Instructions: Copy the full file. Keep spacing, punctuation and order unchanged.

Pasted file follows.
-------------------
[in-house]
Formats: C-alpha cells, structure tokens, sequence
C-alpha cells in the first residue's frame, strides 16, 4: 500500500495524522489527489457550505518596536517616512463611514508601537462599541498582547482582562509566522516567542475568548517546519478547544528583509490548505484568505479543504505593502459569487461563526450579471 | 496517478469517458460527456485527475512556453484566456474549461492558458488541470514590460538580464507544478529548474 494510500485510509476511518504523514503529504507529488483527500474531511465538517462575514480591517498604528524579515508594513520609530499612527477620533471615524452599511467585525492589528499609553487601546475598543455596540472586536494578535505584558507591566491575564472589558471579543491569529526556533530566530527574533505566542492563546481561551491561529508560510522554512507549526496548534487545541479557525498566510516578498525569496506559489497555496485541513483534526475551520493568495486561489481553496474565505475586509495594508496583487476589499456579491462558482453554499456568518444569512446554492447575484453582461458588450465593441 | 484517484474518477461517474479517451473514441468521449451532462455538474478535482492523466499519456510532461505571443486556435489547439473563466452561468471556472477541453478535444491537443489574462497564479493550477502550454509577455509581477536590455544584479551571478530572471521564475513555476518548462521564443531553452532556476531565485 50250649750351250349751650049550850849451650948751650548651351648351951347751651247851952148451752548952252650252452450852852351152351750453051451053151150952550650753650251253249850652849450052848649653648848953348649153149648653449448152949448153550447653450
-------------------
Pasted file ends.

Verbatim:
[in-house]
Formats: C-alpha cells, structure tokens, sequence
C-alpha cells in the first residue's frame, strides 16, 4: 500500500495524522489527489457550505518596536517616512463611514508601537462599541498582547482582562509566522516567542475568548517546519478547544528583509490548505484568505479543504505593502459569487461563526450579471 | 496517478469517458460527456485527475512556453484566456474549461492558458488541470514590460538580464507544478529548474 494510500485510509476511518504523514503529504507529488483527500474531511465538517462575514480591517498604528524579515508594513520609530499612527477620533471615524452599511467585525492589528499609553487601546475598543455596540472586536494578535505584558507591566491575564472589558471579543491569529526556533530566530527574533505566542492563546481561551491561529508560510522554512507549526496548534487545541479557525498566510516578498525569496506559489497555496485541513483534526475551520493568495486561489481553496474565505475586509495594508496583487476589499456579491462558482453554499456568518444569512446554492447575484453582461458588450465593441 | 484517484474518477461517474479517451473514441468521449451532462455538474478535482492523466499519456510532461505571443486556435489547439473563466452561468471556472477541453478535444491537443489574462497564479493550477502550454509577455509581477536590455544584479551571478530572471521564475513555476518548462521564443531553452532556476531565485 50250649750351250349751650049550850849451650948751650548651351648351951347751651247851952148451752548952252650252452450852852351152351750453051451053151150952550650753650251253249850652849450052848649653648848953348649153149648653449448152949448153550447653450